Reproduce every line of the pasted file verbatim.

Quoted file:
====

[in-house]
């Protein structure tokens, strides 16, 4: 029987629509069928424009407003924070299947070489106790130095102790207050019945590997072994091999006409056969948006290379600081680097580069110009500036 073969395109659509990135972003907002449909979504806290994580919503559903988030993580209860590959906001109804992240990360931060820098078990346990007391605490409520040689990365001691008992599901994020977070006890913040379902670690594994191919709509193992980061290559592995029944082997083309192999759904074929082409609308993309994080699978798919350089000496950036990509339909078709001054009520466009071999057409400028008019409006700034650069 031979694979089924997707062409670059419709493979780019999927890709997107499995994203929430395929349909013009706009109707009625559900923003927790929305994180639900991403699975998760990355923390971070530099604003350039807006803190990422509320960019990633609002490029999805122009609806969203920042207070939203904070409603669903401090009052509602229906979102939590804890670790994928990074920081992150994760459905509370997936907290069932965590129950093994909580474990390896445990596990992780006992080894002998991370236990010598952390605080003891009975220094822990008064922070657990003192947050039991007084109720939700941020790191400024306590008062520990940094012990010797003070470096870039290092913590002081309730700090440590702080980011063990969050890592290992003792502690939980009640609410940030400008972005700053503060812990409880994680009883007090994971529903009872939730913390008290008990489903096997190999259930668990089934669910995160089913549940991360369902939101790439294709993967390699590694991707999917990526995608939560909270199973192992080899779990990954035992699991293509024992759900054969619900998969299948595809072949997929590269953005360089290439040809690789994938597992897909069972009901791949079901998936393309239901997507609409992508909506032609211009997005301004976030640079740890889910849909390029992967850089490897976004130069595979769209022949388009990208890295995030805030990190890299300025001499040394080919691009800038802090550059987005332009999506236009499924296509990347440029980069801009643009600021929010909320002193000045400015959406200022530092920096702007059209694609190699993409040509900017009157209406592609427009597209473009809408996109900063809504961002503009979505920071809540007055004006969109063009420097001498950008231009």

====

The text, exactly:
[in-house]
């Protein structure tokens, strides 16, 4: 029987629509069928424009407003924070299947070489106790130095102790207050019945590997072994091999006409056969948006290379600081680097580069110009500036 073969395109659509990135972003907002449909979504806290994580919503559903988030993580209860590959906001109804992240990360931060820098078990346990007391605490409520040689990365001691008992599901994020977070006890913040379902670690594994191919709509193992980061290559592995029944082997083309192999759904074929082409609308993309994080699978798919350089000496950036990509339909078709001054009520466009071999057409400028008019409006700034650069 031979694979089924997707062409670059419709493979780019999927890709997107499995994203929430395929349909013009706009109707009625559900923003927790929305994180639900991403699975998760990355923390971070530099604003350039807006803190990422509320960019990633609002490029999805122009609806969203920042207070939203904070409603669903401090009052509602229906979102939590804890670790994928990074920081992150994760459905509370997936907290069932965590129950093994909580474990390896445990596990992780006992080894002998991370236990010598952390605080003891009975220094822990008064922070657990003192947050039991007084109720939700941020790191400024306590008062520990940094012990010797003070470096870039290092913590002081309730700090440590702080980011063990969050890592290992003792502690939980009640609410940030400008972005700053503060812990409880994680009883007090994971529903009872939730913390008290008990489903096997190999259930668990089934669910995160089913549940991360369902939101790439294709993967390699590694991707999917990526995608939560909270199973192992080899779990990954035992699991293509024992759900054969619900998969299948595809072949997929590269953005360089290439040809690789994938597992897909069972009901791949079901998936393309239901997507609409992508909506032609211009997005301004976030640079740890889910849909390029992967850089490897976004130069595979769209022949388009990208890295995030805030990190890299300025001499040394080919691009800038802090550059987005332009999506236009499924296509990347440029980069801009643009600021929010909320002193000045400015959406200022530092920096702007059209694609190699993409040509900017009157209406592609427009597209473009809408996109900063809504961002503009979505920071809540007055004006969109063009420097001498950008231009």